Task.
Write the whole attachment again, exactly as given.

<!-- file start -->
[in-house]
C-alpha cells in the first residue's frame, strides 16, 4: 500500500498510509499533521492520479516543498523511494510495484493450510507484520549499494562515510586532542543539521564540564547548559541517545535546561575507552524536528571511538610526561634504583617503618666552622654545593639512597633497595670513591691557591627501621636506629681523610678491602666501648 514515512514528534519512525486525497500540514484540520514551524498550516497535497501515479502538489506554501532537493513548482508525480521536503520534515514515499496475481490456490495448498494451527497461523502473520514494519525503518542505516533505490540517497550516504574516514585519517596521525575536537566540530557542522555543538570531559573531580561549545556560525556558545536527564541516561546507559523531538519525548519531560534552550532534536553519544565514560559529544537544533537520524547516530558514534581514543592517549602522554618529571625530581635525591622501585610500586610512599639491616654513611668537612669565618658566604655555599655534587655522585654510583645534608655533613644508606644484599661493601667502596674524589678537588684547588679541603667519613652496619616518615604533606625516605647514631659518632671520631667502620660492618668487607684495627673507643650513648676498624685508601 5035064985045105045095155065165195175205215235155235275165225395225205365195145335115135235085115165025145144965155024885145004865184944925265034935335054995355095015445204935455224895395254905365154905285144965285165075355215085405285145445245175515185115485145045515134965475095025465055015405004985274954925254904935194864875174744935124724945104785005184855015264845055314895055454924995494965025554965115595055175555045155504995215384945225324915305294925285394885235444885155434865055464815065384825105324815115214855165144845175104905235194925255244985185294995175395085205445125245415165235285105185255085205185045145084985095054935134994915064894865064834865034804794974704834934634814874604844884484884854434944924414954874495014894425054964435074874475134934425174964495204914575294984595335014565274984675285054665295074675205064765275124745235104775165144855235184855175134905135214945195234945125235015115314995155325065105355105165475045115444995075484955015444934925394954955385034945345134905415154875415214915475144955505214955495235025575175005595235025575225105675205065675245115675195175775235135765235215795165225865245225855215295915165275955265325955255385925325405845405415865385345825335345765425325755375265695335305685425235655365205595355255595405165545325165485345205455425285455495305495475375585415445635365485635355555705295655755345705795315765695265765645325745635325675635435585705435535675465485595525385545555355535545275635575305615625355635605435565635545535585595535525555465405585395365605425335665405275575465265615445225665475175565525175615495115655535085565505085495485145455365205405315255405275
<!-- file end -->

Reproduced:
[in-house]
C-alpha cells in the first residue's frame, strides 16, 4: 500500500498510509499533521492520479516543498523511494510495484493450510507484520549499494562515510586532542543539521564540564547548559541517545535546561575507552524536528571511538610526561634504583617503618666552622654545593639512597633497595670513591691557591627501621636506629681523610678491602666501648 514515512514528534519512525486525497500540514484540520514551524498550516497535497501515479502538489506554501532537493513548482508525480521536503520534515514515499496475481490456490495448498494451527497461523502473520514494519525503518542505516533505490540517497550516504574516514585519517596521525575536537566540530557542522555543538570531559573531580561549545556560525556558545536527564541516561546507559523531538519525548519531560534552550532534536553519544565514560559529544537544533537520524547516530558514534581514543592517549602522554618529571625530581635525591622501585610500586610512599639491616654513611668537612669565618658566604655555599655534587655522585654510583645534608655533613644508606644484599661493601667502596674524589678537588684547588679541603667519613652496619616518615604533606625516605647514631659518632671520631667502620660492618668487607684495627673507643650513648676498624685508601 5035064985045105045095155065165195175205215235155235275165225395225205365195145335115135235085115165025145144965155024885145004865184944925265034935335054995355095015445204935455224895395254905365154905285144965285165075355215085405285145445245175515185115485145045515134965475095025465055015405004985274954925254904935194864875174744935124724945104785005184855015264845055314895055454924995494965025554965115595055175555045155504995215384945225324915305294925285394885235444885155434865055464815065384825105324815115214855165144845175104905235194925255244985185294995175395085205445125245415165235285105185255085205185045145084985095054935134994915064894865064834865034804794974704834934634814874604844884484884854434944924414954874495014894425054964435074874475134934425174964495204914575294984595335014565274984675285054665295074675205064765275124745235104775165144855235184855175134905135214945195234945125235015115314995155325065105355105165475045115444995075484955015444934925394954955385034945345134905415154875415214915475144955505214955495235025575175005595235025575225105675205065675245115675195175775235135765235215795165225865245225855215295915165275955265325955255385925325405845405415865385345825335345765425325755375265695335305685425235655365205595355255595405165545325165485345205455425285455495305495475375585415445635365485635355555705295655755345705795315765695265765645325745635325675635435585705435535675465485595525385545555355535545275635575305615625355635605435565635545535585595535525555465405585395365605425335665405275575465265615445225665475175565525175615495115655535085565505085495485145455365205405315255405275